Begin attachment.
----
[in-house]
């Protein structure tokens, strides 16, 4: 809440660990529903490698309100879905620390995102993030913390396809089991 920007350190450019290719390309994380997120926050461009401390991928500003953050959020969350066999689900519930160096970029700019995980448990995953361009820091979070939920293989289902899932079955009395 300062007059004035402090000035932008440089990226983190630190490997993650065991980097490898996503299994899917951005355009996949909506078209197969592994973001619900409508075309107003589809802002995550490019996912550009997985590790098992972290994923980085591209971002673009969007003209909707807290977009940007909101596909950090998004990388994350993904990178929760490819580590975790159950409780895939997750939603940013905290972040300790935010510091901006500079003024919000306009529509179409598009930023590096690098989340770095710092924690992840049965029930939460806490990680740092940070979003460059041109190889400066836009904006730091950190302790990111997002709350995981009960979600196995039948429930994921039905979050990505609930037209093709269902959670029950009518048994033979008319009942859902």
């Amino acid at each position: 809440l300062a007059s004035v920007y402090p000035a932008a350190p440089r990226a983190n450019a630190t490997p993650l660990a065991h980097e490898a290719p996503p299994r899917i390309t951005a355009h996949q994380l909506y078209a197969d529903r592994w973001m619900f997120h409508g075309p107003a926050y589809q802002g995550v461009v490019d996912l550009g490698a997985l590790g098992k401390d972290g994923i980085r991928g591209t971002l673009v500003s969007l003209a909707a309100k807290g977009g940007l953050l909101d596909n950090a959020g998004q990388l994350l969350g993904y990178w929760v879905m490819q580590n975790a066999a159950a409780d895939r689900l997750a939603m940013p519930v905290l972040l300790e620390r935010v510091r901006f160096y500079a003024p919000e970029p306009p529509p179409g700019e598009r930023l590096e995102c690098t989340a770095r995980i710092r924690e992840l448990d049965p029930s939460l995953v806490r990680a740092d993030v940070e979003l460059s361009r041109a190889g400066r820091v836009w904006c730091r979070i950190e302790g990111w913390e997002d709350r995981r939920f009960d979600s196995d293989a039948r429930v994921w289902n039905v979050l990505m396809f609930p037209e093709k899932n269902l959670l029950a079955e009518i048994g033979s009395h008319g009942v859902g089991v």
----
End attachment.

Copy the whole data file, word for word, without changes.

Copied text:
[in-house]
């Protein structure tokens, strides 16, 4: 809440660990529903490698309100879905620390995102993030913390396809089991 920007350190450019290719390309994380997120926050461009401390991928500003953050959020969350066999689900519930160096970029700019995980448990995953361009820091979070939920293989289902899932079955009395 300062007059004035402090000035932008440089990226983190630190490997993650065991980097490898996503299994899917951005355009996949909506078209197969592994973001619900409508075309107003589809802002995550490019996912550009997985590790098992972290994923980085591209971002673009969007003209909707807290977009940007909101596909950090998004990388994350993904990178929760490819580590975790159950409780895939997750939603940013905290972040300790935010510091901006500079003024919000306009529509179409598009930023590096690098989340770095710092924690992840049965029930939460806490990680740092940070979003460059041109190889400066836009904006730091950190302790990111997002709350995981009960979600196995039948429930994921039905979050990505609930037209093709269902959670029950009518048994033979008319009942859902």
């Amino acid at each position: 809440l300062a007059s004035v920007y402090p000035a932008a350190p440089r990226a983190n450019a630190t490997p993650l660990a065991h980097e490898a290719p996503p299994r899917i390309t951005a355009h996949q994380l909506y078209a197969d529903r592994w973001m619900f997120h409508g075309p107003a926050y589809q802002g995550v461009v490019d996912l550009g490698a997985l590790g098992k401390d972290g994923i980085r991928g591209t971002l673009v500003s969007l003209a909707a309100k807290g977009g940007l953050l909101d596909n950090a959020g998004q990388l994350l969350g993904y990178w929760v879905m490819q580590n975790a066999a159950a409780d895939r689900l997750a939603m940013p519930v905290l972040l300790e620390r935010v510091r901006f160096y500079a003024p919000e970029p306009p529509p179409g700019e598009r930023l590096e995102c690098t989340a770095r995980i710092r924690e992840l448990d049965p029930s939460l995953v806490r990680a740092d993030v940070e979003l460059s361009r041109a190889g400066r820091v836009w904006c730091r979070i950190e302790g990111w913390e997002d709350r995981r939920f009960d979600s196995d293989a039948r429930v994921w289902n039905v979050l990505m396809f609930p037209e093709k899932n269902l959670l029950a079955e009518i048994g033979s009395h008319g009942v859902g089991v």